A young soldier faces profound disillusionment in the soul-destroying horror of World War I. Together with several other young German soldiers, he experiences the horrors of war, such evil of which he had not conceived of when signing up to fight. They eventually become sad, tormented, and confused of their purpose.
Silent film master D.W. Griffith’s first talkie works as a companion piece to his classic BIRTH OF A NATION, providing a detailed biographical sketch of the 16th president. We see his birth in a log cabin, the tragic death of his first love, Ann Rutledge (Una Merkel), his debates with Douglas, his accepting of the presidency, the terrible toll of the Civil War, and finally the tragic assassination at Ford’s Theater. Griffith shows his usual meticulous attention to period detail, and the framing of the various vignettes has the feel of historical photographs come to life. Walter Huston is excellent in the title role, with a portrayal that subtly evolves from laconic, wizened rascal to noble elder statesman. This is a fascinating, worthy film, and an interesting historical document in and of itself.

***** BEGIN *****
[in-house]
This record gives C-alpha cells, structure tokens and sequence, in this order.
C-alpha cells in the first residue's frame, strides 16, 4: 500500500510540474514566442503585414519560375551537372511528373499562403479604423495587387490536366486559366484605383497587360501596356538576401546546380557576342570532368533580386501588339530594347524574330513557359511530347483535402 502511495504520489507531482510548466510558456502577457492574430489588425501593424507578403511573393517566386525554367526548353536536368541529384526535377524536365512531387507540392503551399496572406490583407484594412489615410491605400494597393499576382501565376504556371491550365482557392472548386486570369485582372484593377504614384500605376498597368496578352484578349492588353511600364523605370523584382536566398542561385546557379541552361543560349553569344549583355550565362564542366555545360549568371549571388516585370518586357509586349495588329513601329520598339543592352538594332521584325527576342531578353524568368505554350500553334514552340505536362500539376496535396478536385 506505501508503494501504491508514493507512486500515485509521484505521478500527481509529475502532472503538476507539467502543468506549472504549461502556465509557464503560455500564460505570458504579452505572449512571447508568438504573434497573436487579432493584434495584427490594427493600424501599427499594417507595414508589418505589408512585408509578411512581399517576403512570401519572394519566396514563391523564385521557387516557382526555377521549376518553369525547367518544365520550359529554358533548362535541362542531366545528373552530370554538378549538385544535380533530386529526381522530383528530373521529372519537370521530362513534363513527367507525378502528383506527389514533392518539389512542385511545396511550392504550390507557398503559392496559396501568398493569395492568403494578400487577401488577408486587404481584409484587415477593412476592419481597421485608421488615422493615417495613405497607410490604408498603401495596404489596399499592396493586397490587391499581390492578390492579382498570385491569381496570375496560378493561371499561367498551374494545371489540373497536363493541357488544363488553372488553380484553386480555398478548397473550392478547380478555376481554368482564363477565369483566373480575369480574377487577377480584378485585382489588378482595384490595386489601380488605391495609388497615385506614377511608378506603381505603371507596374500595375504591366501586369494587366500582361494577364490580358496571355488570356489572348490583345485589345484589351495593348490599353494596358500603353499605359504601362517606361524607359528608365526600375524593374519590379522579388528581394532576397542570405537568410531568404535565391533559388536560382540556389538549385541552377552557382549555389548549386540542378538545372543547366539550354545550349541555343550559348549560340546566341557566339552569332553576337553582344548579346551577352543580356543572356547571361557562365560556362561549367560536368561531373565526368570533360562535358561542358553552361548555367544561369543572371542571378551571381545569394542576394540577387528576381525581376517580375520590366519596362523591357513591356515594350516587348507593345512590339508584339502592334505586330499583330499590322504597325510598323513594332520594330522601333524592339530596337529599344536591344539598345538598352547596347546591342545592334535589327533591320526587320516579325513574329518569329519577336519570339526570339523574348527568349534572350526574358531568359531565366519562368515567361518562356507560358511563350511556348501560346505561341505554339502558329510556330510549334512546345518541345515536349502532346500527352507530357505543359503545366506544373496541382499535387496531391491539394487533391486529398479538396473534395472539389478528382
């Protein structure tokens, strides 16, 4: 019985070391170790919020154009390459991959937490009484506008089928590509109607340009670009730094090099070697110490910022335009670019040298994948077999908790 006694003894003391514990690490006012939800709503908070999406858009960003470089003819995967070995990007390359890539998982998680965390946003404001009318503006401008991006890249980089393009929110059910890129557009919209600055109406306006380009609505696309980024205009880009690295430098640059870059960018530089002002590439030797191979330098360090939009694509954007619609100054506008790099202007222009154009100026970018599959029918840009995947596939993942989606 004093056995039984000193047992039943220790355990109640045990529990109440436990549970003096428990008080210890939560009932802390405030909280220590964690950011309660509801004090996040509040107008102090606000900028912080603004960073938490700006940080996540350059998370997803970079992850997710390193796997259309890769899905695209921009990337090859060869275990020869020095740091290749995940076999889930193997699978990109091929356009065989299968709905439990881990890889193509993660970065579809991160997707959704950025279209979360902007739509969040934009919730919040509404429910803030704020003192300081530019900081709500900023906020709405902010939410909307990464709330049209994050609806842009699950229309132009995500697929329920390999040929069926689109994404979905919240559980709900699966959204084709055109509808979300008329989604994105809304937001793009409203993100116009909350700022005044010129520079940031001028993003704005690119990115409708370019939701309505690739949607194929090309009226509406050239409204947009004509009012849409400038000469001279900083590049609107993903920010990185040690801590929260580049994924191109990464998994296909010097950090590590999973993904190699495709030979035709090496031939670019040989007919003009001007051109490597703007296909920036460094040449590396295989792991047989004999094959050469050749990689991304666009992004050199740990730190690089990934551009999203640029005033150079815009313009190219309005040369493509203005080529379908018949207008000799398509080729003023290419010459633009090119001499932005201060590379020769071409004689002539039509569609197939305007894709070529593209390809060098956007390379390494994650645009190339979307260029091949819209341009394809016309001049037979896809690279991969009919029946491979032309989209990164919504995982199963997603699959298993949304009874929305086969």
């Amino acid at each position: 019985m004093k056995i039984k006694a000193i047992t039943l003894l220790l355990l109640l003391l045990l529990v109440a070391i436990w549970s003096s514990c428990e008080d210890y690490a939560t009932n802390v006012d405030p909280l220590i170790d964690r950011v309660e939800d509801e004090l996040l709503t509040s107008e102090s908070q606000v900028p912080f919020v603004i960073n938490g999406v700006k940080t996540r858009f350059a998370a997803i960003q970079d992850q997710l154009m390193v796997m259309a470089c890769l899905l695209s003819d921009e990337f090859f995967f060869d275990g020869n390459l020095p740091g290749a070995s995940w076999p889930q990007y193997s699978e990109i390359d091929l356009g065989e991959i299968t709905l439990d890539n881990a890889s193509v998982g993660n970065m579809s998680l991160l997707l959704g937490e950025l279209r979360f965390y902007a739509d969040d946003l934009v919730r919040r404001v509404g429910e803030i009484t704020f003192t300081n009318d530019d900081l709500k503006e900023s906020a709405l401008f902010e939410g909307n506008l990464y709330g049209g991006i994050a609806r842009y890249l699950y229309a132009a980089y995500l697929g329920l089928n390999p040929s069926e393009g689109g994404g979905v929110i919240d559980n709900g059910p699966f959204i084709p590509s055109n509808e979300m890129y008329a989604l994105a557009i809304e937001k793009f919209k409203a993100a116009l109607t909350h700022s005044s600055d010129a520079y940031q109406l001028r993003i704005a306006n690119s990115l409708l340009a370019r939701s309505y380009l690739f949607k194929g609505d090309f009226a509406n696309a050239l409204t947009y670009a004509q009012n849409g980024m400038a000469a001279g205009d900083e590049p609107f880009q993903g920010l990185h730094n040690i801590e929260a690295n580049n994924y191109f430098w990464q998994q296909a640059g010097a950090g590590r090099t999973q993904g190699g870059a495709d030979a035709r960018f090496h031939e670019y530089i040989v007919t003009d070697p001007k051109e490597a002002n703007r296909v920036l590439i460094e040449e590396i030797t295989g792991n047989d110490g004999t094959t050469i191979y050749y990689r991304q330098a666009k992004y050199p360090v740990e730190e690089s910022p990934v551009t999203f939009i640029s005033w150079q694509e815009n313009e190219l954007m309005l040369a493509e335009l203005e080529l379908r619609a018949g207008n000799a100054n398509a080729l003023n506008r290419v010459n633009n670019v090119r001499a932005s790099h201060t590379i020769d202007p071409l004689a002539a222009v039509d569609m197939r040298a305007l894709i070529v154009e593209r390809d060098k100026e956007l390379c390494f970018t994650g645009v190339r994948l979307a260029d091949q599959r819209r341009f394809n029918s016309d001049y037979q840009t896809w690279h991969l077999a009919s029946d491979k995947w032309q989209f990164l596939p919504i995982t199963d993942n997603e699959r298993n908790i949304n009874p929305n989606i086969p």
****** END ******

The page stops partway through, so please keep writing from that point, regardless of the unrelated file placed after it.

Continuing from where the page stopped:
The Foreign Legion marches in to Mogador with booze and women in mind just as singer Amy Jolly arrives from Paris to work at Lo Tinto’s cabaret. That night, insouciant legionnaire Tom Brown catches her inimitably seductive, tuxedo-clad act. Both bruised by their past lives, the two edge cautiously into a no-strings relationship while being pursued by others. But Tom must leave on a perilous mission: is it too late for them?
Old sailor Chris Christofferson eagerly awaits the arrival of his grown daughter Anna, whom he sent at five years old to live with relatives in Minnesota. He has not seen her since, but believes her to be a decent and respectably employed young woman. When Anna arrives, however, it is clear that she has lived a hard life in the dregs of society, and that much of spirit has been extinguished. She falls in love with a young sailor rescued at sea by her father, but dreads to reveal to him the truth of her past. Both father and young man are deluded about her background, yet Anna cannot quite bring herself to allow them to remain deluded.